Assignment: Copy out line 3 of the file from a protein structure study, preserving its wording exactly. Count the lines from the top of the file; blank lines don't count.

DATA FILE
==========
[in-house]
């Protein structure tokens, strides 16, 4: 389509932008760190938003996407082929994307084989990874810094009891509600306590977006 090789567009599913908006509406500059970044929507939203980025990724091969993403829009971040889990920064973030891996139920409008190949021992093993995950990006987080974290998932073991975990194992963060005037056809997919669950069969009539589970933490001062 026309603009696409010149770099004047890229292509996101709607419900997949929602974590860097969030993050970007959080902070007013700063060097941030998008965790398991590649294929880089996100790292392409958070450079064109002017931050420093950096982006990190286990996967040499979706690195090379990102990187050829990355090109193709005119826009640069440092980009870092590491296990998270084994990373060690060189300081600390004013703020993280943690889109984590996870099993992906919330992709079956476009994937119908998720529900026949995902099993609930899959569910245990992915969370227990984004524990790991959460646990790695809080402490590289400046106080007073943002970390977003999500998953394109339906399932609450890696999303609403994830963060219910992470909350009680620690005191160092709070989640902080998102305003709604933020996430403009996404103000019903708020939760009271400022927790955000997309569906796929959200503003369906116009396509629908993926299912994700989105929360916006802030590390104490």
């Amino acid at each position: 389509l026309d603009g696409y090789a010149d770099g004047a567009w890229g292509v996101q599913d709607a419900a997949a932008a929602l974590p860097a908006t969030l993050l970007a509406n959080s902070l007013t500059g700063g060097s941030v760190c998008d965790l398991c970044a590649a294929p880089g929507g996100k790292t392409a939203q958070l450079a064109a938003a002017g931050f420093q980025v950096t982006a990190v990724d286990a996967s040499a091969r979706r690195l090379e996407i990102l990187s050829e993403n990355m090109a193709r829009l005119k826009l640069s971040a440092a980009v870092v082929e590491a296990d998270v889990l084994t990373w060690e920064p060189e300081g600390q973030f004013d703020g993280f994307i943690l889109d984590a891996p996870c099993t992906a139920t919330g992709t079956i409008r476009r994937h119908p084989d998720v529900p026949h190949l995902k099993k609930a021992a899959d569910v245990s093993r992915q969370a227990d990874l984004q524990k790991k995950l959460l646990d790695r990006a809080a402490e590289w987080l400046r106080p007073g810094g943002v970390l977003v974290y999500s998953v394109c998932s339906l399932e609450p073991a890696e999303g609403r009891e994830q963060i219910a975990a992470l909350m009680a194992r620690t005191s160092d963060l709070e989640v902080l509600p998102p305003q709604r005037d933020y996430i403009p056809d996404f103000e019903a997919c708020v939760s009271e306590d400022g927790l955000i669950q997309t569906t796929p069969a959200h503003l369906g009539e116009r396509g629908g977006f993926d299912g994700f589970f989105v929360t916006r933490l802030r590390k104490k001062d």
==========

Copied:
């Amino acid at each position: 389509l026309d603009g696409y090789a010149d770099g004047a567009w890229g292509v996101q599913d709607a419900a997949a932008a929602l974590p860097a908006t969030l993050l970007a509406n959080s902070l007013t500059g700063g060097s941030v760190c998008d965790l398991c970044a590649a294929p880089g929507g996100k790292t392409a939203q958070l450079a064109a938003a002017g931050f420093q980025v950096t982006a990190v990724d286990a996967s040499a091969r979706r690195l090379e996407i990102l990187s050829e993403n990355m090109a193709r829009l005119k826009l640069s971040a440092a980009v870092v082929e590491a296990d998270v889990l084994t990373w060690e920064p060189e300081g600390q973030f004013d703020g993280f994307i943690l889109d984590a891996p996870c099993t992906a139920t919330g992709t079956i409008r476009r994937h119908p084989d998720v529900p026949h190949l995902k099993k609930a021992a899959d569910v245990s093993r992915q969370a227990d990874l984004q524990k790991k995950l959460l646990d790695r990006a809080a402490e590289w987080l400046r106080p007073g810094g943002v970390l977003v974290y999500s998953v394109c998932s339906l399932e609450p073991a890696e999303g609403r009891e994830q963060i219910a975990a992470l909350m009680a194992r620690t005191s160092d963060l709070e989640v902080l509600p998102p305003q709604r005037d933020y996430i403009p056809d996404f103000e019903a997919c708020v939760s009271e306590d400022g927790l955000i669950q997309t569906t796929p069969a959200h503003l369906g009539e116009r396509g629908g977006f993926d299912g994700f589970f989105v929360t916006r933490l802030r590390k104490k001062d």